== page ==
Jerome Powell Speaks

The overall economy is what’s on the minds of most Americans and definitely on the minds of traders. With 3 rate hikes in the books and the markets in a technical recession everyone wants to know where we stand as Federal Reserve Chairman Jerome Powell reiterated his commitment to combat inflation, while also suggesting the economy was strong enough to withstand higher interest rates.  “I don’t see the likelihood of a recession as particularly elevated right now,” Powell said, during testimony to the Senate Banking Committee. Powell said there is a risk of a recession because Fed policy is a blunt tool. But he said the economy is strong and consumers and businesses are in “good shape.” “No one is very good at forecasting recessions very far out,” he said.

Investors were digesting comments from Fed Chairman Powell on Wednesday who vowed to bring down inflation through additional rate hikes, while testifying on Capitol Hill. “Nothing really new or groundbreaking was communicated in his [Powell’s] statements and his testimony. And that is an incremental positive in that it just removes the overhanging concern that he’s growing increasingly hawkish with every meeting, which is not really rational,” Keith Buchanan, senior portfolio manager at GLOBALT Investments, said in an interview. The Federal Reserve should make sure that its interest rate increases do not push Americans into the unemployment lines, said Sen. Elizabeth Warren, the Democrat from Massachusetts, in the hearing. “Inflation is like an illness, and medicine needs to be tailored to the specific problem. Otherwise, you could make things a lot worse,” Warren told Powell. “You could actually tip the economy into a recession,” she said.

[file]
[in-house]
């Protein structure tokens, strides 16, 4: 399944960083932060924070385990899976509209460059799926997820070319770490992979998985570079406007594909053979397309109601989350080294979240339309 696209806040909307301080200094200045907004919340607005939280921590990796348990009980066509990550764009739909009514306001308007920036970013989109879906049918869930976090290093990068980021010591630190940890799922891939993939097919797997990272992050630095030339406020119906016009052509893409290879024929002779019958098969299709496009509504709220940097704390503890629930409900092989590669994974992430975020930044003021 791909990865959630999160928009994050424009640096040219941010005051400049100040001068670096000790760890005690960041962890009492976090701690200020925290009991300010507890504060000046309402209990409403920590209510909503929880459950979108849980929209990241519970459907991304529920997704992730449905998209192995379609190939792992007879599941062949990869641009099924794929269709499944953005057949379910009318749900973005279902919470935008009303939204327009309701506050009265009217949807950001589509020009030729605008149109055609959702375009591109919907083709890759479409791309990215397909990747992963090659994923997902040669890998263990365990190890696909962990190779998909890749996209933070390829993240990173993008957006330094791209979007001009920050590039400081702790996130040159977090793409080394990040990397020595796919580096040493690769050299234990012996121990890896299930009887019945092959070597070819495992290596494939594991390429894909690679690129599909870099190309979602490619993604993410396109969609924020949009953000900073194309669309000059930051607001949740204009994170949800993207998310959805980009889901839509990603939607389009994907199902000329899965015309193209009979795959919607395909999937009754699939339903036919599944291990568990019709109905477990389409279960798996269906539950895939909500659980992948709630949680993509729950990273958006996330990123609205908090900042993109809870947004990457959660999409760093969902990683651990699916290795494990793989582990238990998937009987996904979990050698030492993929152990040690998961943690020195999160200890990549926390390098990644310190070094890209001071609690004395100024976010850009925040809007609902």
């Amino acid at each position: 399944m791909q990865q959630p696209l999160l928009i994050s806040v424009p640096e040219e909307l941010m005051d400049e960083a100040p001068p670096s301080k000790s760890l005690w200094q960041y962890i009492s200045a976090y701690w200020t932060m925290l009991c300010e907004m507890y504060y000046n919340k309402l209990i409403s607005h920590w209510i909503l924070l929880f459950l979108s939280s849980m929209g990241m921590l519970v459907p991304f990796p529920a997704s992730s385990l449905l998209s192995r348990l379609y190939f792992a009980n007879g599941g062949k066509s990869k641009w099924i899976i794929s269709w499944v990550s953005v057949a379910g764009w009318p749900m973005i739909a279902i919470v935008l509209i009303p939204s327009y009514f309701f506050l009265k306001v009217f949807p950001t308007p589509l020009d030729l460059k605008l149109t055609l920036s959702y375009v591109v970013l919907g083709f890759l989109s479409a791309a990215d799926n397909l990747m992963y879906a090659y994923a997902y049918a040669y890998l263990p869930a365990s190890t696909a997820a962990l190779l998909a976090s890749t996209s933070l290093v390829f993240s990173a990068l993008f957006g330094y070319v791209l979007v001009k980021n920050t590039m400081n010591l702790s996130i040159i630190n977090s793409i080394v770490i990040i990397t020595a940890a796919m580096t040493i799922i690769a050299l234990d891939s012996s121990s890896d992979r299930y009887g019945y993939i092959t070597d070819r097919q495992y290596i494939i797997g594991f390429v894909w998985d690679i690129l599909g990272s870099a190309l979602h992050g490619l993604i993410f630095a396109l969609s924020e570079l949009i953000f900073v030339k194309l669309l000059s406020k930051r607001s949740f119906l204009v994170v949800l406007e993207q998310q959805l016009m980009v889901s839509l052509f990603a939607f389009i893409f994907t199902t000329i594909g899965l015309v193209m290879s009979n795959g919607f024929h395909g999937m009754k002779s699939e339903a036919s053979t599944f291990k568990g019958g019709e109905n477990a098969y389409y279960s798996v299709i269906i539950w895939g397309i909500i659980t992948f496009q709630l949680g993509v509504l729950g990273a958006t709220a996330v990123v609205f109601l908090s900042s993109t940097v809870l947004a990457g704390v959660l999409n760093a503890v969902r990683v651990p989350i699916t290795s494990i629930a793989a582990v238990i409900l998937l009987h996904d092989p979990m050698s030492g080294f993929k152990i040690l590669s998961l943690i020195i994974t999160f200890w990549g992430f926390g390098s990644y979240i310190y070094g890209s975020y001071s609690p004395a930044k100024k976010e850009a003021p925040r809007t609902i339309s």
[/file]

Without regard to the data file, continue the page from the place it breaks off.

The July meeting is scheduled for July 26–27, and then the committee won’t meet again until September 20–21. We could very well end up with another 75 Base Point hike on the next fed meeting. In addition to interest rate hikes, the Fed has also started to reduce its $9 trillion balance sheet that includes primarily Treasury and mortgage bonds. In May, Fed Chair Jerome Powell said that he wanted to quickly raise the rate to a level that “neither stimulates nor restrains economic growth.”



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